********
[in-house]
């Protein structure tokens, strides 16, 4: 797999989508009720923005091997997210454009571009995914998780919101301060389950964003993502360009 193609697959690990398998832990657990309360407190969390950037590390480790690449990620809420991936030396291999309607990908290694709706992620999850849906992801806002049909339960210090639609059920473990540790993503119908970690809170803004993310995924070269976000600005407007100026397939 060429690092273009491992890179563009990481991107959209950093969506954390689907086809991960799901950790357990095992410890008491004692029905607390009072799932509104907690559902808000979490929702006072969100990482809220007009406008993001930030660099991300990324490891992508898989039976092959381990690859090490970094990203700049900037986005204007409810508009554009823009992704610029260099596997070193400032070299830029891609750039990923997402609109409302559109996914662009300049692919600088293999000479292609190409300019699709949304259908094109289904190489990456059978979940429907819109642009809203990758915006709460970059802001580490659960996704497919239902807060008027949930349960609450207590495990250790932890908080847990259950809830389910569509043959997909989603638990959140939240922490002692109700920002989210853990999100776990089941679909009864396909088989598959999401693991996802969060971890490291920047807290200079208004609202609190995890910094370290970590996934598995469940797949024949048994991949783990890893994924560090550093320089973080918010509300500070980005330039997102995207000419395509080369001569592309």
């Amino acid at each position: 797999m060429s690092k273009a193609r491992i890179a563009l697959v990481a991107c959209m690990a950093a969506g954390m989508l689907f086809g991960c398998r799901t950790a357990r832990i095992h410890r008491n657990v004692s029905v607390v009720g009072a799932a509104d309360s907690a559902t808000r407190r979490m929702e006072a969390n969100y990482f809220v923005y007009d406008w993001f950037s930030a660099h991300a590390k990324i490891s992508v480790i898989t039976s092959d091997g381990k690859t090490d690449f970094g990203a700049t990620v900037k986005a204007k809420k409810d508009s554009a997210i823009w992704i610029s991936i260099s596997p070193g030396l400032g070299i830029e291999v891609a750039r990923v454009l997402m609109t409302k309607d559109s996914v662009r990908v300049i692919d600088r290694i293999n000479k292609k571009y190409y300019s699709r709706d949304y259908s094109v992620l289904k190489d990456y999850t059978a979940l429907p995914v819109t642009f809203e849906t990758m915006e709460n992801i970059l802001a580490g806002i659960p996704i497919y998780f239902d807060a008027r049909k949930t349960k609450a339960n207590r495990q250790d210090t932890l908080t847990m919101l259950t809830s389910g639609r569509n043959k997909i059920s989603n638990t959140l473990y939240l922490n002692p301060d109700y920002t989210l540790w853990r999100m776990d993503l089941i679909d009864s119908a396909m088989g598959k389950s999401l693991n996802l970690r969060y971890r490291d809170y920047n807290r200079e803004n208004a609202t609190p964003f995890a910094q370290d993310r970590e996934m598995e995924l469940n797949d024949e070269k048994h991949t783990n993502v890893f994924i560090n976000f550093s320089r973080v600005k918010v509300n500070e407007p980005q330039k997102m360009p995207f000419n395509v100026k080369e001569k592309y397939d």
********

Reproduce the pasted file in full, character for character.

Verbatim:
[in-house]
């Protein structure tokens, strides 16, 4: 797999989508009720923005091997997210454009571009995914998780919101301060389950964003993502360009 193609697959690990398998832990657990309360407190969390950037590390480790690449990620809420991936030396291999309607990908290694709706992620999850849906992801806002049909339960210090639609059920473990540790993503119908970690809170803004993310995924070269976000600005407007100026397939 060429690092273009491992890179563009990481991107959209950093969506954390689907086809991960799901950790357990095992410890008491004692029905607390009072799932509104907690559902808000979490929702006072969100990482809220007009406008993001930030660099991300990324490891992508898989039976092959381990690859090490970094990203700049900037986005204007409810508009554009823009992704610029260099596997070193400032070299830029891609750039990923997402609109409302559109996914662009300049692919600088293999000479292609190409300019699709949304259908094109289904190489990456059978979940429907819109642009809203990758915006709460970059802001580490659960996704497919239902807060008027949930349960609450207590495990250790932890908080847990259950809830389910569509043959997909989603638990959140939240922490002692109700920002989210853990999100776990089941679909009864396909088989598959999401693991996802969060971890490291920047807290200079208004609202609190995890910094370290970590996934598995469940797949024949048994991949783990890893994924560090550093320089973080918010509300500070980005330039997102995207000419395509080369001569592309």
């Amino acid at each position: 797999m060429s690092k273009a193609r491992i890179a563009l697959v990481a991107c959209m690990a950093a969506g954390m989508l689907f086809g991960c398998r799901t950790a357990r832990i095992h410890r008491n657990v004692s029905v607390v009720g009072a799932a509104d309360s907690a559902t808000r407190r979490m929702e006072a969390n969100y990482f809220v923005y007009d406008w993001f950037s930030a660099h991300a590390k990324i490891s992508v480790i898989t039976s092959d091997g381990k690859t090490d690449f970094g990203a700049t990620v900037k986005a204007k809420k409810d508009s554009a997210i823009w992704i610029s991936i260099s596997p070193g030396l400032g070299i830029e291999v891609a750039r990923v454009l997402m609109t409302k309607d559109s996914v662009r990908v300049i692919d600088r290694i293999n000479k292609k571009y190409y300019s699709r709706d949304y259908s094109v992620l289904k190489d990456y999850t059978a979940l429907p995914v819109t642009f809203e849906t990758m915006e709460n992801i970059l802001a580490g806002i659960p996704i497919y998780f239902d807060a008027r049909k949930t349960k609450a339960n207590r495990q250790d210090t932890l908080t847990m919101l259950t809830s389910g639609r569509n043959k997909i059920s989603n638990t959140l473990y939240l922490n002692p301060d109700y920002t989210l540790w853990r999100m776990d993503l089941i679909d009864s119908a396909m088989g598959k389950s999401l693991n996802l970690r969060y971890r490291d809170y920047n807290r200079e803004n208004a609202t609190p964003f995890a910094q370290d993310r970590e996934m598995e995924l469940n797949d024949e070269k048994h991949t783990n993502v890893f994924i560090n976000f550093s320089r973080v600005k918010v509300n500070e407007p980005q330039k997102m360009p995207f000419n395509v100026k080369e001569k592309y397939d």